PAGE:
How often have I heard mature Christians waxing eloquent about clergy and missionary parents who “ruin” their children by neglect – by sending them off to boarding school or not spending any time with them. Now, I know some children of couples in full-time ministry don’t make it, but then some children of car salesmen and lawyers don’t make it either! I would want to know the dynamics of the relationship of a particular troubled family before I would even dare voice a suggestion as to what may have gone wrong.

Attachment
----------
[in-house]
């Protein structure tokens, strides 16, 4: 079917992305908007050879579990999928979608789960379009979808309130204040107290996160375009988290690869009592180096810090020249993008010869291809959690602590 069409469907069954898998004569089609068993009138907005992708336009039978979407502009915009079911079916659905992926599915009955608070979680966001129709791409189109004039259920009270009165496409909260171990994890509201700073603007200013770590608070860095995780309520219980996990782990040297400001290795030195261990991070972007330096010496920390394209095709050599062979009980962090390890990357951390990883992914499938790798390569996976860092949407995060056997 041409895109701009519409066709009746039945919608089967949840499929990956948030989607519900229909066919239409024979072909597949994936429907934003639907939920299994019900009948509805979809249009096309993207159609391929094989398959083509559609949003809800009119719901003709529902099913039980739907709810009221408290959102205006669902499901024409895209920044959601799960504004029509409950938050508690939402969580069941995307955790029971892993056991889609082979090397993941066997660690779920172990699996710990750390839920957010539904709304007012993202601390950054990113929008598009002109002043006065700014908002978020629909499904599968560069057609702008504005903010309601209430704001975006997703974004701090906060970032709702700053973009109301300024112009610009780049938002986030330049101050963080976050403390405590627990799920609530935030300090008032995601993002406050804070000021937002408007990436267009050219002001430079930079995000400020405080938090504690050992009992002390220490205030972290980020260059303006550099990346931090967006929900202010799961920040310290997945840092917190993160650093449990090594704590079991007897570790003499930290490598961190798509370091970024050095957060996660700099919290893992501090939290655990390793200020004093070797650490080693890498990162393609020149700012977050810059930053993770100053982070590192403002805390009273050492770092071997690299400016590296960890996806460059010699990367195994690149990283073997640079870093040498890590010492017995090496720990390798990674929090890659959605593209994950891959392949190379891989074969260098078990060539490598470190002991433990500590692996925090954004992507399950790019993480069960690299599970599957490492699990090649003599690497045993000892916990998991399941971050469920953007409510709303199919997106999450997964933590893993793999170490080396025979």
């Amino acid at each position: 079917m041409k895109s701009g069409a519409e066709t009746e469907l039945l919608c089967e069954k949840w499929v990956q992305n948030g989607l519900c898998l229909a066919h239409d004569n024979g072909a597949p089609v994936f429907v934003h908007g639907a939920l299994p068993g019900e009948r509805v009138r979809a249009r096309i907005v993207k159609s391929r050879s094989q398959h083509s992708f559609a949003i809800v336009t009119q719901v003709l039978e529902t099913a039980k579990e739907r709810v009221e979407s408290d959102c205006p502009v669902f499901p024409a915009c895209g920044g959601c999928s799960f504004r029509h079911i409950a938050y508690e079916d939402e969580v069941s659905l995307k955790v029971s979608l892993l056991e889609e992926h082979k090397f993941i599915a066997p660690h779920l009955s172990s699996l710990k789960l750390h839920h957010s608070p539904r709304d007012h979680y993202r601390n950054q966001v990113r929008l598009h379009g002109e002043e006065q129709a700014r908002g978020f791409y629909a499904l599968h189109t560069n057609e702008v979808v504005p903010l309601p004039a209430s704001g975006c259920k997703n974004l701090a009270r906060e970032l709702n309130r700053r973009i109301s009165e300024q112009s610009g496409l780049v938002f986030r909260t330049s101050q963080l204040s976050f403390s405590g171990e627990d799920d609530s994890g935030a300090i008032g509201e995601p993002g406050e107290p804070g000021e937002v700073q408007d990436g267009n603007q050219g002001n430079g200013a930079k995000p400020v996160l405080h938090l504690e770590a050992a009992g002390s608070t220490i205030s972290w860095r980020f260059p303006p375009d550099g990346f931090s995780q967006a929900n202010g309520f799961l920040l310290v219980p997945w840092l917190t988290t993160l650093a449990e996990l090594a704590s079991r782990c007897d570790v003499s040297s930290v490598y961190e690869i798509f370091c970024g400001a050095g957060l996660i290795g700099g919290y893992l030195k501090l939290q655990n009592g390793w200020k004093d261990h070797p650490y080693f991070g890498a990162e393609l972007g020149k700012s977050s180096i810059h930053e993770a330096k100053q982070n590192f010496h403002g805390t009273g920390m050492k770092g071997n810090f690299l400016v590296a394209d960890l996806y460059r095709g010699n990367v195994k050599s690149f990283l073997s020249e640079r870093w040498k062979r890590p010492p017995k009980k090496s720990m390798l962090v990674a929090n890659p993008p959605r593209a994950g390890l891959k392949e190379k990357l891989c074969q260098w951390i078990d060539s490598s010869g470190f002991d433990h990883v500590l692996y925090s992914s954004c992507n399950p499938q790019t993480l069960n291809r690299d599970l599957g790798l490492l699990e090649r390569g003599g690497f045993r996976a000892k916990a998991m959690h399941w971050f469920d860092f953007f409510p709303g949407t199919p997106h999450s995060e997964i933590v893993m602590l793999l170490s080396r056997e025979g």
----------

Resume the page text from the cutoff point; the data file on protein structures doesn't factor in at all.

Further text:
Missionaries and ministry workers are ordinary people living in extraordinary circumstances – called to do extraordinary tasks with very little help and less than adequate resources. By and large they do a wonderful job, but they would be much more effective if we who support them (and therefore think we have the inalienable right to criticize them) would pray more and try to think of practical ways to unload their boats for them once in a while! It is a very heavy burden to be told continually, “Your children will never make it – they will grow up to reject the Lord!” Sometimes I used to get the feeling that those giving us this “loving counsel” would almost be glad if that did happen to our kids – because then their opinions would be vindicated.